Did You Know About These 5 Luxury Apartment Amenities?

Have you ever thought about taking cooking classes? How about going to a clubhouse or a movie theater?

These are all pretty normal things, but you normally can’t find them as a part of your apartment contract.

That’s right. Some luxury apartments across the country offer these kinds of amenities. And, investing in them may give you a better deal in the long run.

To learn more about these luxury apartment amenities, keep reading. Get ready to be surprised!

1. Cooking Classes

Some luxury apartments offer cooking classes. Whether online or in-person, this amenity can pay off quickly.

Many luxury apartments offer cooking classes as a part of the standard rent. Usually, they just place a limit on the number or frequency of these classes. So, you should definitely get your money’s worth.

Many apartment communities offer cooking classes as a way to promote healthy living and overall wellness.

Online cooking classes became a great addition for luxury apartment residents during the COVID-19 pandemic. Along with other online classes, online cooking classes served as a way for residents to connect. And, some apartments are keeping these online classes well past the pandemic.

These classes offer a place for residents to cook a meal together. It brings the community together and gives residents some skills along the way.

This kind of luxury amenity is great for attracting new residents. And, it’s a perfect activity for any night of the week.

This may be one of the more unique luxury apartment amenities, but it is a great one for everyone. Everyone needs to know how to cook, right?

2. Clubhouses and Restaurants

Clubhouses may seem like they’re only a thing for fancy neighborhoods. But, some luxury apartment complexes offer clubhouses and/or restaurants for their residents. In fact, it’s one of the latest trends in luxury apartment living.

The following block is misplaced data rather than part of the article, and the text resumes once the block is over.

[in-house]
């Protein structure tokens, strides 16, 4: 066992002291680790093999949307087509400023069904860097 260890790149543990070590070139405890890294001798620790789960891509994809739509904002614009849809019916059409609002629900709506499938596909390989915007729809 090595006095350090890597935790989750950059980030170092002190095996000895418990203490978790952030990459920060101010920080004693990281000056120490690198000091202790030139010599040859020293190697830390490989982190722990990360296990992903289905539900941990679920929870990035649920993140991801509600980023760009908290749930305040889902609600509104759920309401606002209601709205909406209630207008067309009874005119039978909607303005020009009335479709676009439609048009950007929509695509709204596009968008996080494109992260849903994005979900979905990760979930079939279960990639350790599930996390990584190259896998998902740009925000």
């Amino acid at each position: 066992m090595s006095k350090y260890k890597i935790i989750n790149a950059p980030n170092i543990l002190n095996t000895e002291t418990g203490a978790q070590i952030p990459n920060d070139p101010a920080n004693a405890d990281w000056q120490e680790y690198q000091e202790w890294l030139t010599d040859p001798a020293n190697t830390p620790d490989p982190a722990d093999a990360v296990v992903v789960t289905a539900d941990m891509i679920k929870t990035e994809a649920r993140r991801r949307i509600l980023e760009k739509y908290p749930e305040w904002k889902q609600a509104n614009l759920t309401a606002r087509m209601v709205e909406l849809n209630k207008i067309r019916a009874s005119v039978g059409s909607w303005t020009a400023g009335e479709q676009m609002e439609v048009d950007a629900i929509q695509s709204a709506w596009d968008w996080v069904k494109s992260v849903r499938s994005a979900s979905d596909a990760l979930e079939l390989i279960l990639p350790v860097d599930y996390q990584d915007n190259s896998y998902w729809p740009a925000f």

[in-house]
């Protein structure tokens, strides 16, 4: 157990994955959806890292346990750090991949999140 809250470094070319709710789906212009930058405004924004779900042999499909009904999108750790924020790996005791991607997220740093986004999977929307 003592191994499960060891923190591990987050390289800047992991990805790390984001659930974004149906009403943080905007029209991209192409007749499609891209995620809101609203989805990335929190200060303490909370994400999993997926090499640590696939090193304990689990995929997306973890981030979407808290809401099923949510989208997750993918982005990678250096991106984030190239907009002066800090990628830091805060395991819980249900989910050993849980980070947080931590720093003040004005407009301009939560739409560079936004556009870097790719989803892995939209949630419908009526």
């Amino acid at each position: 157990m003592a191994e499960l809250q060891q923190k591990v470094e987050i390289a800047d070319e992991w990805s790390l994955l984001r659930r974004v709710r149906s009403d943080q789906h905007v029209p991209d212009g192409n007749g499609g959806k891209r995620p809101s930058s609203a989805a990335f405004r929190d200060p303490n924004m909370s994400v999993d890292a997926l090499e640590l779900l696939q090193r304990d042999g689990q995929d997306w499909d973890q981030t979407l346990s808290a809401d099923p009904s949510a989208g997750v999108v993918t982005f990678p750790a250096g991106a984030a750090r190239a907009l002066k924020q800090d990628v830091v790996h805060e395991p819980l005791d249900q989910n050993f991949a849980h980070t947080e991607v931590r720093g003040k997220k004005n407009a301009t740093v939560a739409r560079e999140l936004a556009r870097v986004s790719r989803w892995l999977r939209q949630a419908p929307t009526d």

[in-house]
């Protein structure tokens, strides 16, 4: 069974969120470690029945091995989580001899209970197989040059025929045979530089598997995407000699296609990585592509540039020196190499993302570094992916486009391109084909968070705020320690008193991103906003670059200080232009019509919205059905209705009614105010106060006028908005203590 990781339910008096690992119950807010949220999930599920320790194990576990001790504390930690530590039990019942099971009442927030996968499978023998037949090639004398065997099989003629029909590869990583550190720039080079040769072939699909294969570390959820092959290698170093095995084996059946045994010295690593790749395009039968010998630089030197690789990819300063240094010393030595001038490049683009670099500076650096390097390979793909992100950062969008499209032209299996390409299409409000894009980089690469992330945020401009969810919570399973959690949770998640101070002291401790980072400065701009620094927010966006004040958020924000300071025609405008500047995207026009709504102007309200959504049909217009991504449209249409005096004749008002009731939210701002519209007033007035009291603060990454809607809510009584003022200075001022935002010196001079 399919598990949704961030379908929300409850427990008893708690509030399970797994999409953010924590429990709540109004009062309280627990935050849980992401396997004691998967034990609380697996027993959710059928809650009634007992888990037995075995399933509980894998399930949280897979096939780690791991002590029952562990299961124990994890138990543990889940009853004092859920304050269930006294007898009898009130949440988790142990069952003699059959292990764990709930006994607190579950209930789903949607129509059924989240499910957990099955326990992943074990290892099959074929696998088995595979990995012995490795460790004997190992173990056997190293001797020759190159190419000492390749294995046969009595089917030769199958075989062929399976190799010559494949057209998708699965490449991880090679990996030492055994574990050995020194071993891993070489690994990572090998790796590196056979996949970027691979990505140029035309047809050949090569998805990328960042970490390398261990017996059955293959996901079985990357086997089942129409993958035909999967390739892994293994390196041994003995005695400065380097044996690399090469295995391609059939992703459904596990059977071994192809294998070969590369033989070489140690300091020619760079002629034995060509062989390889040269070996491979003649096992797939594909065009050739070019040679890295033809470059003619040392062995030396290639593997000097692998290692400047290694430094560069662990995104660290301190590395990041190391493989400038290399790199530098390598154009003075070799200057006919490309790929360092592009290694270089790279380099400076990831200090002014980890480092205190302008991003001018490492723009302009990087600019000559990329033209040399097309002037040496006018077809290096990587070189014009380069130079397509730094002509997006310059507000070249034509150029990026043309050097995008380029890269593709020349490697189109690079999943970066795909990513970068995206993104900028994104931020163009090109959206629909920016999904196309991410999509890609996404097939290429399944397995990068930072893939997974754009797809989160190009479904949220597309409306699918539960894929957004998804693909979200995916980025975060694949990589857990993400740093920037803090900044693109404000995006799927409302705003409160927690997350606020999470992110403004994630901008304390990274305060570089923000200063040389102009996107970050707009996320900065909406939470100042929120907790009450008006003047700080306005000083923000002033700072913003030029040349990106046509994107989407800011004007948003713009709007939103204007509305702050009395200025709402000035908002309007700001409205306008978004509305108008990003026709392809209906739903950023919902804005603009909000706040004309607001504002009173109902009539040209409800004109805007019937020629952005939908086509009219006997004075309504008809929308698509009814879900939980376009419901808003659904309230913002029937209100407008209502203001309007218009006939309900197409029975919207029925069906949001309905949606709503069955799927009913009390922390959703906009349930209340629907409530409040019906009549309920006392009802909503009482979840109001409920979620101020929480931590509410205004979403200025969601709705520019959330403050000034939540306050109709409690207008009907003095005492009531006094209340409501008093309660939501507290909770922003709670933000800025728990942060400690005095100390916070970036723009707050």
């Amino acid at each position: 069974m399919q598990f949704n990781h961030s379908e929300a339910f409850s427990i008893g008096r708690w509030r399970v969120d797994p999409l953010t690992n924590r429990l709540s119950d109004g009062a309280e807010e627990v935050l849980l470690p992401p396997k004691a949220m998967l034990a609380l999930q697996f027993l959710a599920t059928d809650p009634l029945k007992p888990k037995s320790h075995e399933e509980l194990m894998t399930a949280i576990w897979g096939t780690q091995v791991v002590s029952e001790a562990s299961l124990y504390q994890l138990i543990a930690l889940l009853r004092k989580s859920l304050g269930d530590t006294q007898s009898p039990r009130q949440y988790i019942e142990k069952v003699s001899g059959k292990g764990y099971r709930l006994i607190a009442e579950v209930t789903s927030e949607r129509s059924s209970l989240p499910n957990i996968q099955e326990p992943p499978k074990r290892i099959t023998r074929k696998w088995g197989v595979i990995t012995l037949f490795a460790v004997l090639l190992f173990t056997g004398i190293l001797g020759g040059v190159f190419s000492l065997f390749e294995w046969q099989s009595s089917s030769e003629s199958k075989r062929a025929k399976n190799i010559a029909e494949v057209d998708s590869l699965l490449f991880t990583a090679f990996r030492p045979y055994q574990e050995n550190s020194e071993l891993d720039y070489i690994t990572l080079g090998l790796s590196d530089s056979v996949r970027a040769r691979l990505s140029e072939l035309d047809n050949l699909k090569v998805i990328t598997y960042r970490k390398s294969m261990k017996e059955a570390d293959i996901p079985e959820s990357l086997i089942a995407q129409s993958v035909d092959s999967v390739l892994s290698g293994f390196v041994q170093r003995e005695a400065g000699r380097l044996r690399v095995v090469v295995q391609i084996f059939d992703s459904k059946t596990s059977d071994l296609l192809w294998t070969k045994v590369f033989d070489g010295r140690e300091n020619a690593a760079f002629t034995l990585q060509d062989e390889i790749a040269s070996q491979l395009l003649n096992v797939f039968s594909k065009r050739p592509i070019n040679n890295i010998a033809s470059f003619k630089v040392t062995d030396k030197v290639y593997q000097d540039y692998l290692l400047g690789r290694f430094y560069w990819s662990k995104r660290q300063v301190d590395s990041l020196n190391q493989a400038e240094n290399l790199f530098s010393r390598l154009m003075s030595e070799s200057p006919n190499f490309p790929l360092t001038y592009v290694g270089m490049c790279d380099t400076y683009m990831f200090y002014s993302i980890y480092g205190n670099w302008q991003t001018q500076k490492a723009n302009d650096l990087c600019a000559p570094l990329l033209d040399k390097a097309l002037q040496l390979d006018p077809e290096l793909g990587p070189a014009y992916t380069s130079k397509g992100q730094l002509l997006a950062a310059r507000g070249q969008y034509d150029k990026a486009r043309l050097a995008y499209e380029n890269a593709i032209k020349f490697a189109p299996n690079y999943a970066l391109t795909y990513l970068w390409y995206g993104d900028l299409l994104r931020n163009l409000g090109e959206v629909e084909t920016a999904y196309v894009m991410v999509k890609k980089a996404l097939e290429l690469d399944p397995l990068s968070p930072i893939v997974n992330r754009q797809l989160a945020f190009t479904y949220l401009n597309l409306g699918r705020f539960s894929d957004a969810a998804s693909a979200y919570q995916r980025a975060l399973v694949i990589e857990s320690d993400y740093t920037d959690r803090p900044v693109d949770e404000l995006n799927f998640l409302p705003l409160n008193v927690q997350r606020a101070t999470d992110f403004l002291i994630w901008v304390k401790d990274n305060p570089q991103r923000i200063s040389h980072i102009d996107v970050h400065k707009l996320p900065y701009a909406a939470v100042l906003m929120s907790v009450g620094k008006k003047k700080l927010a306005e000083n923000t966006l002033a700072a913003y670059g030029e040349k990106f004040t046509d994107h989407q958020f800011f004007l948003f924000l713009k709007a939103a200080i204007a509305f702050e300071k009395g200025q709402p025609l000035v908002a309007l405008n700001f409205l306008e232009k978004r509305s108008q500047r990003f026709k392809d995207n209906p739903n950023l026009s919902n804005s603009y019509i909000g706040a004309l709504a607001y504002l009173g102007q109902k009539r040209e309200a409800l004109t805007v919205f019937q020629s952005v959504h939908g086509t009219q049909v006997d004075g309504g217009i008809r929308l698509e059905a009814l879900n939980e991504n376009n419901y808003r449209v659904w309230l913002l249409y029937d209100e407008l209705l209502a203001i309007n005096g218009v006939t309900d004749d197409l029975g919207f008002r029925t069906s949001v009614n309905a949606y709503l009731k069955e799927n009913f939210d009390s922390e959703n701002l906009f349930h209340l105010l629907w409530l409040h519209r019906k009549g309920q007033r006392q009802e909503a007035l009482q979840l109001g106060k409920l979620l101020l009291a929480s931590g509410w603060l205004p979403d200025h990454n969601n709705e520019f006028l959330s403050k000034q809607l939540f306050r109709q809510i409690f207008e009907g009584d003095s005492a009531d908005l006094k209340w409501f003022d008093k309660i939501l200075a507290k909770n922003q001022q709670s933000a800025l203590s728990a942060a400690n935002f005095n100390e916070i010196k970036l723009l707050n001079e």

Don’t worry about the noise, though. These apartment complexes position both clubhouses and restaurants out of the way of your personal apartment. Thus, you’ll have a nice, peaceful experience while having access to these eating establishments.

These clubhouses and restaurants are a great replacement for delivery. Often, apartment residents may not feel like going out for dinner somewhere else. So, they’ll opt to order in.

But, delivery fees can rack up prices greatly.

So, having these restaurant options nearby may reduce the number of times that you’re ordering in. So, you’ll be saving money.

Plus, since these restaurants are usually exclusive to residents, you may find that the prices are cheaper than other options in the area. There may also be specials or deals on occasion.

And, these eating establishments are great places for residents to meet and hang out. So, it’s easy to bring in residents with this kind of incentive.

3. Cinemas and Theaters

Some luxury apartments have cinemas. Whether you have a movie theater near your apartment complex or not, having one a few feet away will completely change your life.

Often, these movie theaters offer free movies for residents. And, some cinemas run movies every night for residents.

Some of these cinemas require payment for new movies. But, you may find that older movies come free as a part of your rent.

Everyone could use a movie night, and it’s even better when it’s free!